Dating back to the nineteenth century, the Indian textile sector is one of the oldest in the Indian economy. The sector is highly diversified, catering to a wide range of segments ranging from traditional handloom products to cotton, wool and silk products and has products that vary across natural & man-made fiber, yarn and apparel. Technical textiles to0 are set to play a crucial role in transforming the sector, given their wide applications across multiple end-use industries such as automobile, construction, infrastructure, healthcare, aviation, defence, etc.
Additionally, the textile industry is closely linked and dependent on the agriculture industry in order to source raw materials such as cotton. This is a sustainable bet wherein the entire industry is based on the byproduct of agriculture which helps the ecosystem as a whole, the producer and the end-consumer. Hence, the growth and all-round development of the textile industry is one of the crucial parameters that contribute to the growth of India’s economy.
As per a recent report by India Brand Equity Foundation, India’s overall textile exports during FY 2017-18 stood at USD 39.2 billion and is expected to increase to USD 82.00 billion by 2021 (up to Jan 19). Apparel manufacturers are now diversifying exports into countries like Japan, Israel, South Africa, and Hong Kong. Textile exports have witnessed a bearish trend for two years in a row and factors that led the growth curve downward include time taken to align to the new goods and services tax (GST) regime, the downward revision of export incentives, and the credit squeeze particularly faced by small and medium enterprises. Having said that, India is set to touch the USD 185 billion figure by the year 2024-2025 as per the Vision Strategy Action Plan for Indian Textile Sector. Below mentioned are three important factors that will help keep the sector in an upward trajectory.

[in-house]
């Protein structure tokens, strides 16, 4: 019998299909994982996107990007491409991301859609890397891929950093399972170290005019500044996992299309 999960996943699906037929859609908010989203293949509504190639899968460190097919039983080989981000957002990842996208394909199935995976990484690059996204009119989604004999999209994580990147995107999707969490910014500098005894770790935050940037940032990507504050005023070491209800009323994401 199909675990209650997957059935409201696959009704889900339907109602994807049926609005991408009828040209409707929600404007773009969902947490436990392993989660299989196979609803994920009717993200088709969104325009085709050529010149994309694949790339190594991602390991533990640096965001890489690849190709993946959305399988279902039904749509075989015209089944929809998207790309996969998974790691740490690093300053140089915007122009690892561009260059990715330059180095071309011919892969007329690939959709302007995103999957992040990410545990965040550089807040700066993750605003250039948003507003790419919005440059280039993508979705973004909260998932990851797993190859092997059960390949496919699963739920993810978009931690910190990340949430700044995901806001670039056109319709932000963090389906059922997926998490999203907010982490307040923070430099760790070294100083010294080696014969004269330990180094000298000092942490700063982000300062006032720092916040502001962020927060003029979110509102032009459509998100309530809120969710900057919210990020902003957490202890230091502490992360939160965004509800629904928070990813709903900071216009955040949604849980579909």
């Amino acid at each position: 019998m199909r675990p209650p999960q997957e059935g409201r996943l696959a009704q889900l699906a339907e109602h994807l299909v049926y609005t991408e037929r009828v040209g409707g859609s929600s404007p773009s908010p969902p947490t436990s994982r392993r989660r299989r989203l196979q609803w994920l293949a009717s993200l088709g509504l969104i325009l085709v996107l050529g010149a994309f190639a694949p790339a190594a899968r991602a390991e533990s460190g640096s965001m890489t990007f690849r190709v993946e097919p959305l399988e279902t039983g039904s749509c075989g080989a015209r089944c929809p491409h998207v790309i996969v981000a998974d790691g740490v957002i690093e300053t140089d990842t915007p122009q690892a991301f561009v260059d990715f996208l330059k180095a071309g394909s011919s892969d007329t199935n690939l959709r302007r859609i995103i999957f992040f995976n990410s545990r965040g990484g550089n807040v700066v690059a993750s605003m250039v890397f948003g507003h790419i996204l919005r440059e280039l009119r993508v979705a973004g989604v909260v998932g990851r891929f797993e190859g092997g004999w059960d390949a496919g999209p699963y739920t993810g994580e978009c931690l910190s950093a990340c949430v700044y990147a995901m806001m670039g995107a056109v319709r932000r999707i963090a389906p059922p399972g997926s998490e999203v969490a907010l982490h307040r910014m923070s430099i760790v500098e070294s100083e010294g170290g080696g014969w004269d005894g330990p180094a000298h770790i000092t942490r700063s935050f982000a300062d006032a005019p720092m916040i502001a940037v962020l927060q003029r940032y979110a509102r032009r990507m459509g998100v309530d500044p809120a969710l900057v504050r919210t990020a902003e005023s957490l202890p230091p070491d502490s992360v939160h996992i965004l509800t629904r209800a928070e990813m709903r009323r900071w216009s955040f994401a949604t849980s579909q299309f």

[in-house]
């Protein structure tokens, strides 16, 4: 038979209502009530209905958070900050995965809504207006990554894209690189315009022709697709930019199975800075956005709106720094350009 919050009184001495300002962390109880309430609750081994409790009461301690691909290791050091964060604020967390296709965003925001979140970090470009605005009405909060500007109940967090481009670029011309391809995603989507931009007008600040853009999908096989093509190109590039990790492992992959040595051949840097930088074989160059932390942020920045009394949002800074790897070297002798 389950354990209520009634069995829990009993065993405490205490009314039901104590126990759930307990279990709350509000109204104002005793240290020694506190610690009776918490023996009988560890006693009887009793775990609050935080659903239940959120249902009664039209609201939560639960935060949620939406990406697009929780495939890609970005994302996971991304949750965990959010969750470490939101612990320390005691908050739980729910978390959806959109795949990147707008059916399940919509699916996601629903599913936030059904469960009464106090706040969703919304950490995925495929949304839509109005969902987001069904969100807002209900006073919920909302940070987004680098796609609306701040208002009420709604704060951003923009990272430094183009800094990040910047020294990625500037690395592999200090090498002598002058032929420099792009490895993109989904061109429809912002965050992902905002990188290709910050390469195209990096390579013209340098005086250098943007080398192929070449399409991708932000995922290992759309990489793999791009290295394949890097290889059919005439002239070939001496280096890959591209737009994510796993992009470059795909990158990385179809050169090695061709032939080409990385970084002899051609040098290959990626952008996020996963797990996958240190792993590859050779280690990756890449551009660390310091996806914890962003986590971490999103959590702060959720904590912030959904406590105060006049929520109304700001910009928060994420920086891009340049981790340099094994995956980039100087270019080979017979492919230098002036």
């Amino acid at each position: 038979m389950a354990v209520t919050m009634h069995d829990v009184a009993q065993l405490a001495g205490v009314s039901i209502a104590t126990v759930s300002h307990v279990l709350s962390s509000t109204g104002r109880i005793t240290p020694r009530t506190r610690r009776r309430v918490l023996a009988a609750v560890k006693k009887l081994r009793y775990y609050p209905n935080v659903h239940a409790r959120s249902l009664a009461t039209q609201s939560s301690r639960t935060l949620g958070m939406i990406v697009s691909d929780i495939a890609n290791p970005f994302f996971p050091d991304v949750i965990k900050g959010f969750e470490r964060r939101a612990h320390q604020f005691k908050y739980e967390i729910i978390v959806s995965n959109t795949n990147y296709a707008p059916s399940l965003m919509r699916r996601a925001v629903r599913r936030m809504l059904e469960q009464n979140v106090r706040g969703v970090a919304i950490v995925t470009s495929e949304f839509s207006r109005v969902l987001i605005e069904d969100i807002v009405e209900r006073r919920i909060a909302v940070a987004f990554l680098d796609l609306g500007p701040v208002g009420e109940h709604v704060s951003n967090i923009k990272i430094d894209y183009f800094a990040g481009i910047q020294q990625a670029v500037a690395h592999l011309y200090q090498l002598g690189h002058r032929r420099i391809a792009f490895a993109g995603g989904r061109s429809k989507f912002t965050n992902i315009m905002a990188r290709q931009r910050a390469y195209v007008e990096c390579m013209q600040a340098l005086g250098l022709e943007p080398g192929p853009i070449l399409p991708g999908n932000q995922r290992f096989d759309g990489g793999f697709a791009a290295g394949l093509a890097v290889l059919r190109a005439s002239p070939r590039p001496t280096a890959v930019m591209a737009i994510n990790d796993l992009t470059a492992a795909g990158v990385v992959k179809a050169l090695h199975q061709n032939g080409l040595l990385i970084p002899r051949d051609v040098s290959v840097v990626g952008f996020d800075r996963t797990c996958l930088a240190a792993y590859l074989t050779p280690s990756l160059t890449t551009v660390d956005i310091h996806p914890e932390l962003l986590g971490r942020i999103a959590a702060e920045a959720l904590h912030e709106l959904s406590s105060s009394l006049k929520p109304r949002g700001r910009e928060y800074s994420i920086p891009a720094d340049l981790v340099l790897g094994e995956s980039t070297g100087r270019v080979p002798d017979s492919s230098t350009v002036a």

Positive outlook for the sector at hand
- The Indian textile industry principally relies on cotton as its key ingredient as it forms the building block of the entire ecosystem. As per India Brand Equity Foundation, the production of raw cotton in India is estimated to have reached USD 36.1 million bales in FY19, which plays a crucial role in the textile industry to flourish. Moreover, the availability of large varieties of cotton fiber along with the fast-growing synthetic fiber industry has helped the industry build a strong foundation for itself.
- The textile industry in India has large and diversified segments that in-turn enable businesses and end-consumers to choose from a wide array of products. This, along with the availability of highly skilled manpower, provides a suitable platform for the textile industry to have an upper hand as compared to its counterparts. Moreover, there is a huge potential in the domestic and international markets that will help the industry sail amidst any possible headwinds in the coming decade. Additionally, curating sustainable solutions in close conjunction with end-consumers is a trend that has been observed and will continue to be a major focus in the near future too.